Event details

  • When: 22nd November 2017 14:00 - 15:00
  • Where: Cole 1.33a
  • Series: HIG Seminar Series
  • Format: Seminar

Towards Refinement by Resolution in Dependent Type Theory – František Farka

Dependent types are increasingly used in functional programming languages. The surface syntax of dependent types, as seen by a programmer, is elaborated by a compiler into an internal, type-theoretic representation. In order to perform this step, the compiler needs to infer a nontrivial amount of information to successfully type-check the internal representation. This process—type refinement—is complex, implementation dependent, and very few formal developments currently exist. We discuss a novel and simpler formalisation of type refinement in first order type theory with dependent types. We propose a translation of type-refinement problems to Horn-Clause logic with explicit proof-terms, using proof-relevant resolution as the type inference mechanism.

Event details

  • When: 9th November 2017 12:00 - 13:00
  • Where: Cole 1.33b
  • Format: Talk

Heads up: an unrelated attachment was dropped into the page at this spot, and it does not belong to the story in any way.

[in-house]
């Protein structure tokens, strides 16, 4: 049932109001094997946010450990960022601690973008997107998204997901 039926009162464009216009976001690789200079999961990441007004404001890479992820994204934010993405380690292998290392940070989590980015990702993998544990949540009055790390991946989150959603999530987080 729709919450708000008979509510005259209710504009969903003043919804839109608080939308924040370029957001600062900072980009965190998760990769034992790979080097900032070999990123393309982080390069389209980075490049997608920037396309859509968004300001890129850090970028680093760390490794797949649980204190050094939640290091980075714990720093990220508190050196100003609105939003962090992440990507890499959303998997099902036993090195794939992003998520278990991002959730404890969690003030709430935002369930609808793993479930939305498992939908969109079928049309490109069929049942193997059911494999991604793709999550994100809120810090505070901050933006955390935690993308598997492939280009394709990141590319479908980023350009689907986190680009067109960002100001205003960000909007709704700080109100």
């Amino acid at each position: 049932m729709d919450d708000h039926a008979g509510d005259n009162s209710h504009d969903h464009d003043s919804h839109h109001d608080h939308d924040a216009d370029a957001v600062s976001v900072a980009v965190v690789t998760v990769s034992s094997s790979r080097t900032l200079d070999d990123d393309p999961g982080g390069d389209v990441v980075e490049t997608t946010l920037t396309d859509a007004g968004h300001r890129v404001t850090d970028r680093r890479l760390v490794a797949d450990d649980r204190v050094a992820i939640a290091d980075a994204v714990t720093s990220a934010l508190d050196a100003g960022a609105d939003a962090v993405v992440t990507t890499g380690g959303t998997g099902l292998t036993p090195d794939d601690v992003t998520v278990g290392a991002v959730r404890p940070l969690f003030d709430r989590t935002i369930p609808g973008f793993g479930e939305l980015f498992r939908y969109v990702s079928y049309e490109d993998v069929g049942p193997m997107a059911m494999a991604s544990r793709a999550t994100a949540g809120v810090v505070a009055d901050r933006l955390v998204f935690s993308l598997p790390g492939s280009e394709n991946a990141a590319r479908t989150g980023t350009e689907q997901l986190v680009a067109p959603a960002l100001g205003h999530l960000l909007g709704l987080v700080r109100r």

Seeing the Wood for the Trees – Essential Structure in Model-based Search by Prof. John McCall

Problem structure, or linkage, refers to the interaction between variables in a black-box fitness function. Discovering structure is a feature of a range of search algorithms that use structural models at each iteration to determine the trajectory of the search. Examples include Information Geometry Optimisation (IGO), Covariance Matrix Adaptation Evolution Strategy (CMA-ES), Bayesian Evolutionary Learning (BEL) and Estimation of Distribution Algorithms (EDA).

In particular, EDAs use probabilistic graphical models to represent structure learned from evaluated solutions. Various EDA approaches using trees, directed acyclic graphs and undirected graphs have been developed and evaluated on a range of benchmarks with a variety of representations.
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Event details

  • When: 4th April 2017 14:00 - 15:00
  • Where: Cole 1.33
  • Series: School Seminar Series
  • Format: Seminar

Ian Sommerville – Emeritus Professor

Ian Sommerville has been appointed Emeritus Professor in the School of Computer Science. Ian retired earlier this year following an illustrious career. From the Emeritus Tribute presented to Academic Council,

Ian Sommerville is one of the leading academic Software Engineers in the world, and very possibly the leading educator in the field. In his own words, “Software engineering is an engineering discipline that is concerned with all aspects of software production.” His career has been dedicated to solving problems within Software Engineering, and teaching others this exciting modern discipline. While being a Professor of Computer Science, Ian always describes himself proudly as an engineer rather than a computer scientist.